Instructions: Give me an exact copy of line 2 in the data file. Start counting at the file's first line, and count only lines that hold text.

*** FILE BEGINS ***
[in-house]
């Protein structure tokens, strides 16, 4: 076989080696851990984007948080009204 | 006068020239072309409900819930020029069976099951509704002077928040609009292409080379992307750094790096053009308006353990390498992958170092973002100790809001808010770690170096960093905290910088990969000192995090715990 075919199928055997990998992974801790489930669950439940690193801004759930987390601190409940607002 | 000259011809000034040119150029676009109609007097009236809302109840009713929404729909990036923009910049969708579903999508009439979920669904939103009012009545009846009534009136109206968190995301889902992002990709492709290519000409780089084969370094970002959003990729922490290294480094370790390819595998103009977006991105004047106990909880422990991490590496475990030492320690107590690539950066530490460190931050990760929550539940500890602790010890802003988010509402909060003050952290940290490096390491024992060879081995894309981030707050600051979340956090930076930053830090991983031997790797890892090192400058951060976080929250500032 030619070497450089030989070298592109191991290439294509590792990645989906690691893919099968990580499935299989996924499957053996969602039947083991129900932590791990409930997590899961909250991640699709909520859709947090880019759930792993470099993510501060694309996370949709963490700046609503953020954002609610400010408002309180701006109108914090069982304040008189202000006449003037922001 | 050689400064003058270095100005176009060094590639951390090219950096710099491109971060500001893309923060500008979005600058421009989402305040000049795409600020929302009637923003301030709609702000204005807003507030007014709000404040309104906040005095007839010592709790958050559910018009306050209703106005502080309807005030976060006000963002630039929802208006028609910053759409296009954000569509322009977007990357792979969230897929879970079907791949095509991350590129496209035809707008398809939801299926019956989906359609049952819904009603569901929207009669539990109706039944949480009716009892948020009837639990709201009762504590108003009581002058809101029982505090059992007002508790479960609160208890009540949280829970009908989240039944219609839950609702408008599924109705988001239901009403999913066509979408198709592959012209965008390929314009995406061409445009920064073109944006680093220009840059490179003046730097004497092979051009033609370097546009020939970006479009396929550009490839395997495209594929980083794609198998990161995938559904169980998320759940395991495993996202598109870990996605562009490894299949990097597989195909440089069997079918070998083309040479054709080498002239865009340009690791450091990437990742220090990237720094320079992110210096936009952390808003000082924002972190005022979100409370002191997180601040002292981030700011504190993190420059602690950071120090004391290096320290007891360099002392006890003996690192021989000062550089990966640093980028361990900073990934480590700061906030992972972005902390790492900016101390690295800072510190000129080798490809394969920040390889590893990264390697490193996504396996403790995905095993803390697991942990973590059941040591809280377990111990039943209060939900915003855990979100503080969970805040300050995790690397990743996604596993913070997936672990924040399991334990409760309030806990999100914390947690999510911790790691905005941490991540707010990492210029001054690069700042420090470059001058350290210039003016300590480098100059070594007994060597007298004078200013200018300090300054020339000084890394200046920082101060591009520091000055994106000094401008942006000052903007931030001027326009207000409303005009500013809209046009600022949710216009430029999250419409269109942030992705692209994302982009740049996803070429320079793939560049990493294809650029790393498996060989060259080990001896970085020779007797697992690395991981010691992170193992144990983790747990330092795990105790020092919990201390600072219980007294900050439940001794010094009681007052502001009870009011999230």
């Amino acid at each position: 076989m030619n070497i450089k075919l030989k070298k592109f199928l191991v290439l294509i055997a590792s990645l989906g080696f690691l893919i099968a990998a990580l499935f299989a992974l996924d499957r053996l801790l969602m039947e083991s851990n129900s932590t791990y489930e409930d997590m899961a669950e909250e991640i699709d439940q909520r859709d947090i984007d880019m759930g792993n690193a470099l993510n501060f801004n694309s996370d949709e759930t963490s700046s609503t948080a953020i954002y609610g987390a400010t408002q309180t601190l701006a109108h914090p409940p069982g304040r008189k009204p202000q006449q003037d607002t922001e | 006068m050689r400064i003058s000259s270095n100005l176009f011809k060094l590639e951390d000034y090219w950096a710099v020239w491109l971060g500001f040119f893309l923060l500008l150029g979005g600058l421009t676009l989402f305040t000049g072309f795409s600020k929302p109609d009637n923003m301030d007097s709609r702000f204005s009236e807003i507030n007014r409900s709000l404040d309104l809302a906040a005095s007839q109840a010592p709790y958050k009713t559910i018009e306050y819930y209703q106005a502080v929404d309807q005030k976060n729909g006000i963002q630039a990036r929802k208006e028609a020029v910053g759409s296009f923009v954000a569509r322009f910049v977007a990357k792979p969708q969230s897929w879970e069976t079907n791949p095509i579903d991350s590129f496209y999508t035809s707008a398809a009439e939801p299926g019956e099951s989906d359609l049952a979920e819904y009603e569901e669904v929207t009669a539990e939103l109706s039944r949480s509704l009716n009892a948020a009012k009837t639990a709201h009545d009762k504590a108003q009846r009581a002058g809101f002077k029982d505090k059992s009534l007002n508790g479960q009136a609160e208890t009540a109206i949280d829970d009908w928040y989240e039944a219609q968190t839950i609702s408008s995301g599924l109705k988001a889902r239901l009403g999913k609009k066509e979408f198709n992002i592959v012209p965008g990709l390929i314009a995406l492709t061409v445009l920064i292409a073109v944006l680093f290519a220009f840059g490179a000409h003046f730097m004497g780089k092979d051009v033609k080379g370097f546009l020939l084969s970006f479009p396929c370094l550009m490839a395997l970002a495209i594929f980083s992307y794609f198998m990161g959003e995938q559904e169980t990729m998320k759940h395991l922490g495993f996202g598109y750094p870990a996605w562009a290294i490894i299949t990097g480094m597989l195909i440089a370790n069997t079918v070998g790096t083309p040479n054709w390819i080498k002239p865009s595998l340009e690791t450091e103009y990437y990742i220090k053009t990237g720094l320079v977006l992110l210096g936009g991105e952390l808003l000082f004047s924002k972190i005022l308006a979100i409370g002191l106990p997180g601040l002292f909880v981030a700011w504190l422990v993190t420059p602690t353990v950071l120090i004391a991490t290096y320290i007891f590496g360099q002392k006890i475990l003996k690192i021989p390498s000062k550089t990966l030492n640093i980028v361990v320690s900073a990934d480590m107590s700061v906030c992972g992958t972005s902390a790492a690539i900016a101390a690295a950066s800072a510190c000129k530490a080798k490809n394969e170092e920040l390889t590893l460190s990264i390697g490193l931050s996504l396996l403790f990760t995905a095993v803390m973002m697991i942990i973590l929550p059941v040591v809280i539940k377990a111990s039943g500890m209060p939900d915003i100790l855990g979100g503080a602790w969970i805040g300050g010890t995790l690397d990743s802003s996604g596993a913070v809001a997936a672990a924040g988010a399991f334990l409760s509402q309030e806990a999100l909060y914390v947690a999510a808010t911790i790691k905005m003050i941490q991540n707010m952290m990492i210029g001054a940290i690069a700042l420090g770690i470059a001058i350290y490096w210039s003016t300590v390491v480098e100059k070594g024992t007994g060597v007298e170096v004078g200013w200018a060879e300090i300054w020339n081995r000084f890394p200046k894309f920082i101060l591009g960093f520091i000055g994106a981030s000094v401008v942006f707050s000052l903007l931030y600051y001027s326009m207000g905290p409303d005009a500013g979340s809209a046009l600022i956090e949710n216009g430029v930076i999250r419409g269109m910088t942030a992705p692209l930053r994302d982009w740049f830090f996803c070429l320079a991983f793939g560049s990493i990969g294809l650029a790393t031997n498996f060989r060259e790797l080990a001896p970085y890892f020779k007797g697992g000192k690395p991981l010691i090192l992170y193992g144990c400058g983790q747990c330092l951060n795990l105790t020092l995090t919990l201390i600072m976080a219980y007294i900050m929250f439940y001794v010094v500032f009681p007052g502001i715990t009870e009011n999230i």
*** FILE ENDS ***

């Protein structure tokens, strides 16, 4: 076989080696851990984007948080009204 | 006068020239072309409900819930020029069976099951509704002077928040609009292409080379992307750094790096053009308006353990390498992958170092973002100790809001808010770690170096960093905290910088990969000192995090715990 075919199928055997990998992974801790489930669950439940690193801004759930987390601190409940607002 | 000259011809000034040119150029676009109609007097009236809302109840009713929404729909990036923009910049969708579903999508009439979920669904939103009012009545009846009534009136109206968190995301889902992002990709492709290519000409780089084969370094970002959003990729922490290294480094370790390819595998103009977006991105004047106990909880422990991490590496475990030492320690107590690539950066530490460190931050990760929550539940500890602790010890802003988010509402909060003050952290940290490096390491024992060879081995894309981030707050600051979340956090930076930053830090991983031997790797890892090192400058951060976080929250500032 030619070497450089030989070298592109191991290439294509590792990645989906690691893919099968990580499935299989996924499957053996969602039947083991129900932590791990409930997590899961909250991640699709909520859709947090880019759930792993470099993510501060694309996370949709963490700046609503953020954002609610400010408002309180701006109108914090069982304040008189202000006449003037922001 | 050689400064003058270095100005176009060094590639951390090219950096710099491109971060500001893309923060500008979005600058421009989402305040000049795409600020929302009637923003301030709609702000204005807003507030007014709000404040309104906040005095007839010592709790958050559910018009306050209703106005502080309807005030976060006000963002630039929802208006028609910053759409296009954000569509322009977007990357792979969230897929879970079907791949095509991350590129496209035809707008398809939801299926019956989906359609049952819904009603569901929207009669539990109706039944949480009716009892948020009837639990709201009762504590108003009581002058809101029982505090059992007002508790479960609160208890009540949280829970009908989240039944219609839950609702408008599924109705988001239901009403999913066509979408198709592959012209965008390929314009995406061409445009920064073109944006680093220009840059490179003046730097004497092979051009033609370097546009020939970006479009396929550009490839395997495209594929980083794609198998990161995938559904169980998320759940395991495993996202598109870990996605562009490894299949990097597989195909440089069997079918070998083309040479054709080498002239865009340009690791450091990437990742220090990237720094320079992110210096936009952390808003000082924002972190005022979100409370002191997180601040002292981030700011504190993190420059602690950071120090004391290096320290007891360099002392006890003996690192021989000062550089990966640093980028361990900073990934480590700061906030992972972005902390790492900016101390690295800072510190000129080798490809394969920040390889590893990264390697490193996504396996403790995905095993803390697991942990973590059941040591809280377990111990039943209060939900915003855990979100503080969970805040300050995790690397990743996604596993913070997936672990924040399991334990409760309030806990999100914390947690999510911790790691905005941490991540707010990492210029001054690069700042420090470059001058350290210039003016300590480098100059070594007994060597007298004078200013200018300090300054020339000084890394200046920082101060591009520091000055994106000094401008942006000052903007931030001027326009207000409303005009500013809209046009600022949710216009430029999250419409269109942030992705692209994302982009740049996803070429320079793939560049990493294809650029790393498996060989060259080990001896970085020779007797697992690395991981010691992170193992144990983790747990330092795990105790020092919990201390600072219980007294900050439940001794010094009681007052502001009870009011999230």